Josh Bourne ⬥ 13 May
This week, FairWinds published a paper that was the culmination of research into the prevalence of malware among typos of popular websites’ domain names. We discovered that hundreds of these sites expose users to computer-infecting viruses, invasive spyware, or information-stealing Trojan horses.
Typically when we study typosquatting, we focus on the fact that the typographical errors that Internet users make while typing in the domain names of popular websites can cost the companies behind those sites millions of dollars in lost revenue and unnecessary advertising fees. However, in this most recent investigation, we found that users are at risk as well.
In total, we found instances of typo domain names that spread malware across the sites of 82 major brands. These include brands like Google, Microsoft, USA Today, The New York Times, AutoTrader.com and Travelocity.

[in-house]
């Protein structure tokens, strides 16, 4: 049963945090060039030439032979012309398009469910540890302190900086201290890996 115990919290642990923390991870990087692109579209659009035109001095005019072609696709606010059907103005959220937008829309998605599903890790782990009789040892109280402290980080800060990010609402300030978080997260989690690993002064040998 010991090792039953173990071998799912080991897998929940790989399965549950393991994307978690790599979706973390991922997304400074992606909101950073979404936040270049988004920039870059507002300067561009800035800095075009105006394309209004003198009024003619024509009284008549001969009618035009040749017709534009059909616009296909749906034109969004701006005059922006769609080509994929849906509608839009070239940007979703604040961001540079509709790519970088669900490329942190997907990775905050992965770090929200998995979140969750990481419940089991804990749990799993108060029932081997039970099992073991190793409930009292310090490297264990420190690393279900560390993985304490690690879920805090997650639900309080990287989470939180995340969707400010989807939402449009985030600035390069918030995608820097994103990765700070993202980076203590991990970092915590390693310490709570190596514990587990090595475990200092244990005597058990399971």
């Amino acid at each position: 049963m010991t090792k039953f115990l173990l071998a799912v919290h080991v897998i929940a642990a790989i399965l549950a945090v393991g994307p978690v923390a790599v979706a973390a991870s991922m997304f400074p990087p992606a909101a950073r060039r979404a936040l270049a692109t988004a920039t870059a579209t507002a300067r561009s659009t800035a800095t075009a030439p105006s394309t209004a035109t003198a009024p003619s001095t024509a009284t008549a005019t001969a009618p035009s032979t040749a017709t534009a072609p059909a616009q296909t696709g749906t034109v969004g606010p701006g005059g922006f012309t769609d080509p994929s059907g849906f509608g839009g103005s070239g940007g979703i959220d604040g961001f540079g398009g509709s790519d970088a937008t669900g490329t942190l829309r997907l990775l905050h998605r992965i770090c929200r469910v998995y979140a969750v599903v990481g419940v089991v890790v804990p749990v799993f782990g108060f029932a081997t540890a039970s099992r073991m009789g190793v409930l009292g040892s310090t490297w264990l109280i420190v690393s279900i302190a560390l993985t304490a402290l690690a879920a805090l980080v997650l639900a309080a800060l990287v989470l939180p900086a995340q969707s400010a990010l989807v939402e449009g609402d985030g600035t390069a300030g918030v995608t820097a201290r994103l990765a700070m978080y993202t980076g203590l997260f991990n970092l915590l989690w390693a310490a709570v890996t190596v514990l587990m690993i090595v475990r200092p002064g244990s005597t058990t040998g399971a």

When a cybercriminal exploits a recognizable and trusted brand name to spread malware, it can be extremely misleading to Internet users, and we have found that they may direct their anger toward the company in question. The FBI backs up these findings:
“We see it all the time,” says Supervisory Special Agent Charles Pavelites of the Internet Crime Complaint Center (IC3). “People believe what they see on the Internet and in emails. If a consumer visits a copycat site hosting malware that looks like it belongs to a legitimate company, he or she is more likely to believe that whatever harm is incurred is the company’s fault.”
When it comes down to it, brand owners must be diligent about enforcing their brands in the domain space and protecting their customers. When malware is involved, that goes beyond protecting against monetary losses to protecting customers and delivering the best online experience, while protecting brand equity in the process.
Tags: brands, Charles Pavelites, cybercrime, domain names, enforcement, FairWinds, FBI, Google, Internet Crime Complaint Center, Internet users, malware, Microsoft, The New York Times, Travelocity, typosquatting, USA Today, viruses